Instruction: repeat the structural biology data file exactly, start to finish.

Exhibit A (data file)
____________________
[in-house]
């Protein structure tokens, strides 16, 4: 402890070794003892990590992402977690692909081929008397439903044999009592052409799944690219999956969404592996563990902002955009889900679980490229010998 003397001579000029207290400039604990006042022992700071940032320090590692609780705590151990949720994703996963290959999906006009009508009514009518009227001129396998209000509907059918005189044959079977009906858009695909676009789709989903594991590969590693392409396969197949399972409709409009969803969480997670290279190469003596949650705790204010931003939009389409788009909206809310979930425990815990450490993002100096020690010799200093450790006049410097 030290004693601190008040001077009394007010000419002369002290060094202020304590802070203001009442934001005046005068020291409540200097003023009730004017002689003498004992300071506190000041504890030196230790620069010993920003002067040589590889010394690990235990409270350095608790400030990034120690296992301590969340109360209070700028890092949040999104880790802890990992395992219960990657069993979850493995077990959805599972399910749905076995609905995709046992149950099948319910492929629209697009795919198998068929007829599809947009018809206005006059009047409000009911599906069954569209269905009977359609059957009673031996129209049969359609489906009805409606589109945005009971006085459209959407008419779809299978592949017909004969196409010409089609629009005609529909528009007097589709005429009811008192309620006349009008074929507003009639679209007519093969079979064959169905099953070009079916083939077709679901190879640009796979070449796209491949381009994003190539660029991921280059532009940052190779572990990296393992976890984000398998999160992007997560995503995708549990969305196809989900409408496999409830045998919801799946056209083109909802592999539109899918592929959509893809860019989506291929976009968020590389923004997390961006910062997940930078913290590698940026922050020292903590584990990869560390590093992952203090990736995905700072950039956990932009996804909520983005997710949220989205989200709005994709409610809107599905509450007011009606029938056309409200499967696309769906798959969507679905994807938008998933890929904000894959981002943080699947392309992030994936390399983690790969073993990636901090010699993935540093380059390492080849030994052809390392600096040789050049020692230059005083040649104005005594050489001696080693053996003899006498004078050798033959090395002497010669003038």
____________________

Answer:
[in-house]
């Protein structure tokens, strides 16, 4: 402890070794003892990590992402977690692909081929008397439903044999009592052409799944690219999956969404592996563990902002955009889900679980490229010998 003397001579000029207290400039604990006042022992700071940032320090590692609780705590151990949720994703996963290959999906006009009508009514009518009227001129396998209000509907059918005189044959079977009906858009695909676009789709989903594991590969590693392409396969197949399972409709409009969803969480997670290279190469003596949650705790204010931003939009389409788009909206809310979930425990815990450490993002100096020690010799200093450790006049410097 030290004693601190008040001077009394007010000419002369002290060094202020304590802070203001009442934001005046005068020291409540200097003023009730004017002689003498004992300071506190000041504890030196230790620069010993920003002067040589590889010394690990235990409270350095608790400030990034120690296992301590969340109360209070700028890092949040999104880790802890990992395992219960990657069993979850493995077990959805599972399910749905076995609905995709046992149950099948319910492929629209697009795919198998068929007829599809947009018809206005006059009047409000009911599906069954569209269905009977359609059957009673031996129209049969359609489906009805409606589109945005009971006085459209959407008419779809299978592949017909004969196409010409089609629009005609529909528009007097589709005429009811008192309620006349009008074929507003009639679209007519093969079979064959169905099953070009079916083939077709679901190879640009796979070449796209491949381009994003190539660029991921280059532009940052190779572990990296393992976890984000398998999160992007997560995503995708549990969305196809989900409408496999409830045998919801799946056209083109909802592999539109899918592929959509893809860019989506291929976009968020590389923004997390961006910062997940930078913290590698940026922050020292903590584990990869560390590093992952203090990736995905700072950039956990932009996804909520983005997710949220989205989200709005994709409610809107599905509450007011009606029938056309409200499967696309769906798959969507679905994807938008998933890929904000894959981002943080699947392309992030994936390399983690790969073993990636901090010699993935540093380059390492080849030994052809390392600096040789050049020692230059005083040649104005005594050489001696080693053996003899006498004078050798033959090395002497010669003038």